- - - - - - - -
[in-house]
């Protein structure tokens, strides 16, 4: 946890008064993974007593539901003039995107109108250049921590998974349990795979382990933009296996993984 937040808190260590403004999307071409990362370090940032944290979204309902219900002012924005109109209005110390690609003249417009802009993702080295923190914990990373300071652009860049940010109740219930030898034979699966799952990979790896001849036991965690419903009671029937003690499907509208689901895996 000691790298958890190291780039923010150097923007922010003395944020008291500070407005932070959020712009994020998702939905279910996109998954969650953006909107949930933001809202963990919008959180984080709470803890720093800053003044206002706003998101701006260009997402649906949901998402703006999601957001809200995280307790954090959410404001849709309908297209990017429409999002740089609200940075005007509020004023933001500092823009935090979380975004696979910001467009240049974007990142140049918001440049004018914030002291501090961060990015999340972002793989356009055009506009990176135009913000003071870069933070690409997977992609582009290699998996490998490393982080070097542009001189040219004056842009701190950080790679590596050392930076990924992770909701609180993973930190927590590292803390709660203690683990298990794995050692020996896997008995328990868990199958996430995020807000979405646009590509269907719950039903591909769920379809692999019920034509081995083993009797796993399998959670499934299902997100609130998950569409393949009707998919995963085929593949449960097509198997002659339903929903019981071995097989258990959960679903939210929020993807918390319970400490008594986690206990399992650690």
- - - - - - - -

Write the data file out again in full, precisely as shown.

[in-house]
């Protein structure tokens, strides 16, 4: 946890008064993974007593539901003039995107109108250049921590998974349990795979382990933009296996993984 937040808190260590403004999307071409990362370090940032944290979204309902219900002012924005109109209005110390690609003249417009802009993702080295923190914990990373300071652009860049940010109740219930030898034979699966799952990979790896001849036991965690419903009671029937003690499907509208689901895996 000691790298958890190291780039923010150097923007922010003395944020008291500070407005932070959020712009994020998702939905279910996109998954969650953006909107949930933001809202963990919008959180984080709470803890720093800053003044206002706003998101701006260009997402649906949901998402703006999601957001809200995280307790954090959410404001849709309908297209990017429409999002740089609200940075005007509020004023933001500092823009935090979380975004696979910001467009240049974007990142140049918001440049004018914030002291501090961060990015999340972002793989356009055009506009990176135009913000003071870069933070690409997977992609582009290699998996490998490393982080070097542009001189040219004056842009701190950080790679590596050392930076990924992770909701609180993973930190927590590292803390709660203690683990298990794995050692020996896997008995328990868990199958996430995020807000979405646009590509269907719950039903591909769920379809692999019920034509081995083993009797796993399998959670499934299902997100609130998950569409393949009707998919995963085929593949449960097509198997002659339903929903019981071995097989258990959960679903939210929020993807918390319970400490008594986690206990399992650690």